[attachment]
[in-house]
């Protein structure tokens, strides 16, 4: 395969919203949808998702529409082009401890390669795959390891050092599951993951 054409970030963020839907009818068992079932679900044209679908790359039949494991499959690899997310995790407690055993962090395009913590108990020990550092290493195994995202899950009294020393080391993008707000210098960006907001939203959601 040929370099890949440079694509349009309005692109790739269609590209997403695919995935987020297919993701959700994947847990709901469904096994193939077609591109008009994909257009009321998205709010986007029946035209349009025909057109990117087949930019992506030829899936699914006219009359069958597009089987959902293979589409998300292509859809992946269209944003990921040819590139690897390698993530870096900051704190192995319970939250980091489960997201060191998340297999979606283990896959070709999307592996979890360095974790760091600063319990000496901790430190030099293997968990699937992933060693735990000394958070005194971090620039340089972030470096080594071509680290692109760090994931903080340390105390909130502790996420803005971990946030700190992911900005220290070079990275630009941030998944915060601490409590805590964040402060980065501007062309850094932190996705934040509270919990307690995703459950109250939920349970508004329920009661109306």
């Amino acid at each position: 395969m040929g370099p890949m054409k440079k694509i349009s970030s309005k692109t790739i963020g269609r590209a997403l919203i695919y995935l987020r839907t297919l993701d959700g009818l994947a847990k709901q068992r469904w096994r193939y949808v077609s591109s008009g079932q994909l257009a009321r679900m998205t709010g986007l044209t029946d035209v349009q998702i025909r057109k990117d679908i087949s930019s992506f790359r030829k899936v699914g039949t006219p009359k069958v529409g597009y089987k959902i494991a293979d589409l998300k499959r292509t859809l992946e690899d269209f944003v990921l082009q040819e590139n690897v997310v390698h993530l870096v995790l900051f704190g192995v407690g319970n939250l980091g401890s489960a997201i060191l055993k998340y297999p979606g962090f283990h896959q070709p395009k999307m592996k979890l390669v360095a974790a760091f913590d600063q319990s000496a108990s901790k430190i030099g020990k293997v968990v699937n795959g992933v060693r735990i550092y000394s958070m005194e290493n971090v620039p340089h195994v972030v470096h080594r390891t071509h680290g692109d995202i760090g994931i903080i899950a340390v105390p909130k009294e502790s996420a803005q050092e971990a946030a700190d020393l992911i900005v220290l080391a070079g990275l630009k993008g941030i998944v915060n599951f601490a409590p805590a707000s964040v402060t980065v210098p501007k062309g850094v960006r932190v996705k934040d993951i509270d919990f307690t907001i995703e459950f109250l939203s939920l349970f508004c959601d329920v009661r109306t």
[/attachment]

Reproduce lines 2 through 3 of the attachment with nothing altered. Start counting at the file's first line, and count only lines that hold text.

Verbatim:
């Protein structure tokens, strides 16, 4: 395969919203949808998702529409082009401890390669795959390891050092599951993951 054409970030963020839907009818068992079932679900044209679908790359039949494991499959690899997310995790407690055993962090395009913590108990020990550092290493195994995202899950009294020393080391993008707000210098960006907001939203959601 040929370099890949440079694509349009309005692109790739269609590209997403695919995935987020297919993701959700994947847990709901469904096994193939077609591109008009994909257009009321998205709010986007029946035209349009025909057109990117087949930019992506030829899936699914006219009359069958597009089987959902293979589409998300292509859809992946269209944003990921040819590139690897390698993530870096900051704190192995319970939250980091489960997201060191998340297999979606283990896959070709999307592996979890360095974790760091600063319990000496901790430190030099293997968990699937992933060693735990000394958070005194971090620039340089972030470096080594071509680290692109760090994931903080340390105390909130502790996420803005971990946030700190992911900005220290070079990275630009941030998944915060601490409590805590964040402060980065501007062309850094932190996705934040509270919990307690995703459950109250939920349970508004329920009661109306």
């Amino acid at each position: 395969m040929g370099p890949m054409k440079k694509i349009s970030s309005k692109t790739i963020g269609r590209a997403l919203i695919y995935l987020r839907t297919l993701d959700g009818l994947a847990k709901q068992r469904w096994r193939y949808v077609s591109s008009g079932q994909l257009a009321r679900m998205t709010g986007l044209t029946d035209v349009q998702i025909r057109k990117d679908i087949s930019s992506f790359r030829k899936v699914g039949t006219p009359k069958v529409g597009y089987k959902i494991a293979d589409l998300k499959r292509t859809l992946e690899d269209f944003v990921l082009q040819e590139n690897v997310v390698h993530l870096v995790l900051f704190g192995v407690g319970n939250l980091g401890s489960a997201i060191l055993k998340y297999p979606g962090f283990h896959q070709p395009k999307m592996k979890l390669v360095a974790a760091f913590d600063q319990s000496a108990s901790k430190i030099g020990k293997v968990v699937n795959g992933v060693r735990i550092y000394s958070m005194e290493n971090v620039p340089h195994v972030v470096h080594r390891t071509h680290g692109d995202i760090g994931i903080i899950a340390v105390p909130k009294e502790s996420a803005q050092e971990a946030a700190d020393l992911i900005v220290l080391a070079g990275l630009k993008g941030i998944v915060n599951f601490a409590p805590a707000s964040v402060t980065v210098p501007k062309g850094v960006r932190v996705k934040d993951i509270d919990f307690t907001i995703e459950f109250l939203s939920l349970f508004c959601d329920v009661r109306t």